Money Multiplier Calculator
The money multiplier calculator shows you how a change in the money supply relates to a given change in the central bank's monetary base. In the following, you can learn what is a money multiplier and get familiar with the money multiplier formula. You can also study the relationship between the money multiplier and other monetary variables connected to the money supply.
Are you interested in learning more about money supply? Visit our money supply calculator.
What is a money multiplier
In macroeconomics, more specifically, in monetary economics, a money multiplier signifies the ratio of the money supply to the monetary base. If you found this definition confusing, the following section may give you some help in grasping the mechanism behind this relation.
The history of money and banking is a broad subject that we do not intend to cover here. However, introducing the chief advancements in the progress of modern banking might be a practical starting point to understand money creation and the money multiplier:
- The advent of deposits and loans
The harbingers of professional banking were medieval goldsmiths who built secure vaults to keep their valuable commodities safe. As wealthy people were also interested in protecting their gold, they began to assign goldsmiths to look after their money. After some time, goldsmiths realized that the volume of deposited gold largely surpasses the amount being withdrawn at any time. As a result, they decided to begin lending money and making a profit off of it, even though it didn't belong to them. In this fashion, goldsmiths became the first rudimentary bankers that paved the way for the evolution of modern banking.
- The appearance of banknotes - the fiat money
As the banking profession developed and trade networks grew, people faced the growing problem of the inconvenience and vulnerability arising from transporting the gold required for conducting business. It motivated banks to issue private bank notes that empowered the holder of the record - independently from the person who first brought the gold into the bank - to receive the gold from the bank by presenting the document; that is, creating the foundation of today's fiat money.
- The emergence of central banks
As a result of the uncontrolled proliferation of different banknotes in circulation, it became extremely burdensome to follow the credibility of the thousands of various types of bills issued by hundreds of banks. After a while, to stabilize the perplexing structure, central banks emerged. If you would like to explore how money moves between different groups of people, visit our velocity of money calculator.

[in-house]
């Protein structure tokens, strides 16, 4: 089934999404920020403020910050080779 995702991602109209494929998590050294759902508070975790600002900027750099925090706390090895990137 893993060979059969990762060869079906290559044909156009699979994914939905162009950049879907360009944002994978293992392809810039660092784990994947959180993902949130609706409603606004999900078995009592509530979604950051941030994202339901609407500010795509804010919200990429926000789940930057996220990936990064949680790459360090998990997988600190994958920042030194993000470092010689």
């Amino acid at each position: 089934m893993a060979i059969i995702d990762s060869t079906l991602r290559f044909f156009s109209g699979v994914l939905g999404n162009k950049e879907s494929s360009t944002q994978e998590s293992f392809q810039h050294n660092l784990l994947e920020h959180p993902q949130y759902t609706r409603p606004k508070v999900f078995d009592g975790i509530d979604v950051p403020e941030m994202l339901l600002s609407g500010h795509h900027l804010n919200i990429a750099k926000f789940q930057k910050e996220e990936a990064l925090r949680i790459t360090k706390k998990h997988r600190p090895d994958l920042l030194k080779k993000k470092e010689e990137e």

- Fractional reserve banking
Later, the scope of central banks expanded from the mere authorization of commercial banks to more complex tasks regarding economic policy issues. One of the most revolutionary development was the introduction of the fractional reserve system. In such a system, banks are obliged to keep a fraction of the funds on deposit. For example, if a bank receives a $1,000 deposit, it needs to retain 100 dollars, and the rest can be lent out. By controlling the level of reserved deposits in this manner, central banks became able to regulate the creation of money, and thus the level of the money supply by a multiplier effect.
But how do banks create money? And how does the multiplier effect work? Probably the best way to understand it is to illustrate it through a simple example:
Let's imagine that Jack decides to open his money box, where he saved 1,000 dollars. He recognizes that it would be safer and more convenient to keep this money in a bank, so he decides to deposit the 1,000 dollars at Magic Bank. How will this action affect the money supply?
The table below summarizes the course of Jack's thousand dollars and how it affects the money supply.
Currency in circulation
First stage: Jack keeps the money in his money box
Second stage: Jack deposits $1,000 in Magic Bank
Third stage: The Magic bank lends out $900 to Mary, who spends it on a laptop
Fourth stage: The computer shop deposits $900 in Corner Bank, which lends out $810
When Jack places his savings in the Magic Bank, the money supply remains the same; however, this action allows the bank to lend out according to the current reserve requirement set by the central bank, that is, the Federal Reserve in the United States. If the reserve requirement is 10 percent (which is applied on most of the deposits accounts in the U.S.), Magic Bank is obliged to keep the 10 percent of Jack's thousand dollars as a reservable deposit, that is, 100 dollars, and the rest it can lend out.
Magic Bank quickly finds a borrower for the 900 dollars, in the form of Mary, who decides to finance her laptop purchase with the cash acquired from the bank. At this moment, the money supply grows by the amount of money lent out as the money in circulation rises, and the deposit remains the same.
After the purchase, the computer shop deposits the money at another bank that again lends out the money by fulfilling the 10 percent reserve ratio. The process can continue until all the loanable part of the deposit is lent out. The money expansion that accompanies this procedure is called the money-multiplier process.
The money multiplier formula
Following the previous example, you may wonder what the total expansion of the money supply initiated by Jack's deposited thousand dollars is.
One obvious way is summing up the incremental increases; however, it would take some time.
Money Supply = $900 + $810 + $729 + ...